Stop Waiting and Make Art

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Do you want to know the secret to making art? There is no secret. You just make it. Seriously, that’s all you have to do. One word, one brush stroke, one stitch at a time. Talking about writing doesn’t get the words down — even though it might motivate you! Claiming that the muse needs to strike may not get the words down either, but it can help you visualize that proverbial angel sitting on your shoulder. I don’t have a muse, because if I waited to be “in the mood” to write, then I’d never get anything done. I’d keep waiting and waiting and…

Waiting. Unfortunately, I see this a lot. An artist makes that “one thing”, and pins all their hopes and dreams on it. Or, they never get started in the first place because they’re intimidated. It’s easier to daydream about making art, than it is to have the discipline to make it. We’re not doctors or lawyers or police officers, mind you, so the life of an artist isn’t as challenging as someone who is put in life-or-death situations, but we do have our own trials to go through since our creativity doesn’t flow on command.

The truth about making art, is that you’ll get better and have more opportunities as long as you keep making it. If you get a rejection, write another story. If a door is slammed in your face, pitch to another venue. If you’re frustrated, try flipping to another project. Why wait for a perfect moment that doesn’t exist? You will not have a manuscript if you avoid your computer for a couple of weeks; you’ll have no words and a lot of guilt. 1,000 crappy words is better than nothing!

If you’re learning and scared to keep at it, keep in mind one of the key principles pounded into my brain when I was studying piano: you have to practice if you want to get better, and practicing is a normal part of the learning process we all go through. The only way to see growth, is to keep making art — even if it means writing draft after draft after terrible draft. The only way to sell art, is to have something to sell that other people might want to buy.

There is nothing more important to an artist than to be persistent and to keep making art. That is the only surety in this business; you have to keep at it — no matter what. Believe me, I know how frustrating it can be. I also know you can do it. So, what are you waiting for? Stop waiting and make art!

    Mood: Pretty zen, actually.
    Caffeinated Beverages Consumed: That last double espresso did me in.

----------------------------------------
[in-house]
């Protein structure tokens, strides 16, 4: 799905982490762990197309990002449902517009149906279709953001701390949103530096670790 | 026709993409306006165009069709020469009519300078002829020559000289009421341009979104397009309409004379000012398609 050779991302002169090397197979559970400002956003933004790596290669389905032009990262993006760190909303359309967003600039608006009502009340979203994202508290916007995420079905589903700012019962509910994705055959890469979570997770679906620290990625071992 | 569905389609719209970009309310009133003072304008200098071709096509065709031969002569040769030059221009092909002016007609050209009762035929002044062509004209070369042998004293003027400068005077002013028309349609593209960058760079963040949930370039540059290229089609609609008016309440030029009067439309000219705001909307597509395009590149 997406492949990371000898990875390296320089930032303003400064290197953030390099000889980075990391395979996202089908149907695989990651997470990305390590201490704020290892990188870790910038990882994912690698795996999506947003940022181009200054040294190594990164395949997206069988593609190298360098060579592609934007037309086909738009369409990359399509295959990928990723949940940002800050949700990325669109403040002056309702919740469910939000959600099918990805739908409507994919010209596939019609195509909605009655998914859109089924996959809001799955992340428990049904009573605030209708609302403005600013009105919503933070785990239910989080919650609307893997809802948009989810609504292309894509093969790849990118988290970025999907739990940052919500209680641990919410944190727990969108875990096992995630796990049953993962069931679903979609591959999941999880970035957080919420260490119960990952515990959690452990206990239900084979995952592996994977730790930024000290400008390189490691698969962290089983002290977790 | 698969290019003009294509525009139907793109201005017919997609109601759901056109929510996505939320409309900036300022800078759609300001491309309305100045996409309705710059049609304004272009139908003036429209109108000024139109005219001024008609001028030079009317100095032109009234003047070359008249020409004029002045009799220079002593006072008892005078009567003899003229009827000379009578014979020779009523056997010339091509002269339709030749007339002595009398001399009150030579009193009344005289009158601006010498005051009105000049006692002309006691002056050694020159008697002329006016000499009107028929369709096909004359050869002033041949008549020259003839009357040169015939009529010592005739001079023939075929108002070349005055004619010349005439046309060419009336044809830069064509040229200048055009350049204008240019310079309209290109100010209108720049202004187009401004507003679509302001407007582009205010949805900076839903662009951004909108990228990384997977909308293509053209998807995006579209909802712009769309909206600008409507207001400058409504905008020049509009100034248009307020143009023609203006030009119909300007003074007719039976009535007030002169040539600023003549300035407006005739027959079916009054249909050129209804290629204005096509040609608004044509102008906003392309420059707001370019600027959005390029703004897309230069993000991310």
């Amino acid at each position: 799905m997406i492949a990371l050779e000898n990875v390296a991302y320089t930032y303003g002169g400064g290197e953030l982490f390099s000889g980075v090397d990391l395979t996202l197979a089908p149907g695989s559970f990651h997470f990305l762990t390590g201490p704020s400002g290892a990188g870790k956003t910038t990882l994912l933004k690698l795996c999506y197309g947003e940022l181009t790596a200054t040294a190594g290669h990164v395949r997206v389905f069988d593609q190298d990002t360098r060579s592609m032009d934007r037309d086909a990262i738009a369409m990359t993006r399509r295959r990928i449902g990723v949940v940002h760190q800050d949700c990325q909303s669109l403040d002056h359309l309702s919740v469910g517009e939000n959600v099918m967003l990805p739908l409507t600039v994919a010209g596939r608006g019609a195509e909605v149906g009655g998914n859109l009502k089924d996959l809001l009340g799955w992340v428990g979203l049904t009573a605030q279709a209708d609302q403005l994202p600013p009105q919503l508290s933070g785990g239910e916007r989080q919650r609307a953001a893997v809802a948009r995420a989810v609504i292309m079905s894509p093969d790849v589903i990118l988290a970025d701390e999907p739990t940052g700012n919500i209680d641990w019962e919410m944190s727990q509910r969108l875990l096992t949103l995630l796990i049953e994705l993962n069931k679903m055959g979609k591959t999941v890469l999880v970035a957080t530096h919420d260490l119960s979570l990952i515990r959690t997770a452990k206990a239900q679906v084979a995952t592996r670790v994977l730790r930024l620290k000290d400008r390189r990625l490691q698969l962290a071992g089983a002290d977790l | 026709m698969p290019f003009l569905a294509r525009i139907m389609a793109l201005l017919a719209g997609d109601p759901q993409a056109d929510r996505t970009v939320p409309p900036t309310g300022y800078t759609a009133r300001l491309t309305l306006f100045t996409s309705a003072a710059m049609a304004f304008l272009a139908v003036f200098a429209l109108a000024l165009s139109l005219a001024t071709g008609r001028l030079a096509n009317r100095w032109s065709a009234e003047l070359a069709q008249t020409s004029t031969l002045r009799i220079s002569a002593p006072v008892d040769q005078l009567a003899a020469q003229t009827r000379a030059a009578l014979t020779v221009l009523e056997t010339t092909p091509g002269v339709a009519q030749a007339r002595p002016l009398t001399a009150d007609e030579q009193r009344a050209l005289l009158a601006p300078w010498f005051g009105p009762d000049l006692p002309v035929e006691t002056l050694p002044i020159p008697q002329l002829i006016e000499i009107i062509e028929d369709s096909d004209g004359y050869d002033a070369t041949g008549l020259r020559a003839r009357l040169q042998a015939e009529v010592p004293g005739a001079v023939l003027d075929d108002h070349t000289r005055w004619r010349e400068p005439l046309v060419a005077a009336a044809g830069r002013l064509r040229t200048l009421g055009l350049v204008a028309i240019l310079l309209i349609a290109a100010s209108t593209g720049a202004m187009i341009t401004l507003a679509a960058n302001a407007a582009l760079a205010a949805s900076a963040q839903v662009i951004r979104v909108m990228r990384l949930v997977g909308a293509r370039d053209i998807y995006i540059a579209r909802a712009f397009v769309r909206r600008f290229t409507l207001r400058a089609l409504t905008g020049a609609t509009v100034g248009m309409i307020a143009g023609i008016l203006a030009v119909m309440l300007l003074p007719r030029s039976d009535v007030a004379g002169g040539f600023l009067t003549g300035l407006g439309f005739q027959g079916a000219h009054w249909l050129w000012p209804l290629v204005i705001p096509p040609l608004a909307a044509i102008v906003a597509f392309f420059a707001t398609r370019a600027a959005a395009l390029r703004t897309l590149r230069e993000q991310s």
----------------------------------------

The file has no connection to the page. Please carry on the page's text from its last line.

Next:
Work-Out Minutes Logged Yesterday: Lots of walking
    In My Ears: The soothing sounds of the washing machine
    Game Last Played: Dragon Age: Inquisition
    Book Last Read: Dr. Potter’s Medicine Show
    Movie/TV Show Last Viewed: RED 2
    Latest Artistic Project: Make Art Not War 2017 Challenge and Rules
    Latest Releases: In Volo’s Wake for Dungeons & Dragons 5th Edition. Read my end-of-the-year list of releases for an overview of what I’ve put out for 2016.
    Current State of Projects: Read my latest project update. New project update coming this month!

Monica Valentinelli is a writer, editor, and game developer. Her portfolio includes stories, games, comics, essays, and pop culture books.

In addition to her own worlds, she has worked on a number of different properties including Firefly, Vampire: the Masquerade, Shadowrun, Hunter: the Vigil, Brandon Sanderson’s Mistborn, and Robert E. Howard’s Conan.

Looking for Monica’s books and games that are still in print? Visit Monica Valentinelli on Amazon’s Author Central or a bookstore and game store near you.

Want to Interview or Hire Me? Send Fan Mail?

Would you like to hire me? Because my projects and manuscripts are in flux, I am always open to discussing new opportunities with publishers and studios. As a full-time writer, I spend a portion of my time seeking new gigs–so don’t be afraid to reach out. If you’re interested, please e-mail me via my Contact Page. I typically reply to work-related e-mails within one-to-two business days.

Want an interview? If you’d like to interview me or request a guest blog post, please connect with me via the contact page, too. Due to time constraints and other communicative concerns, I typically don’t follow up on requests via social media.

Keen on sending fan mail? I am also happy to engage with readers and fans. Please note that I am unable to reply satisfactorily to certain types of queries related to the companies I work for due to the agreements I typically sign. If you have a question about a TV show or a line of books, the best way to get your answer is to contact the studio or publisher directly.

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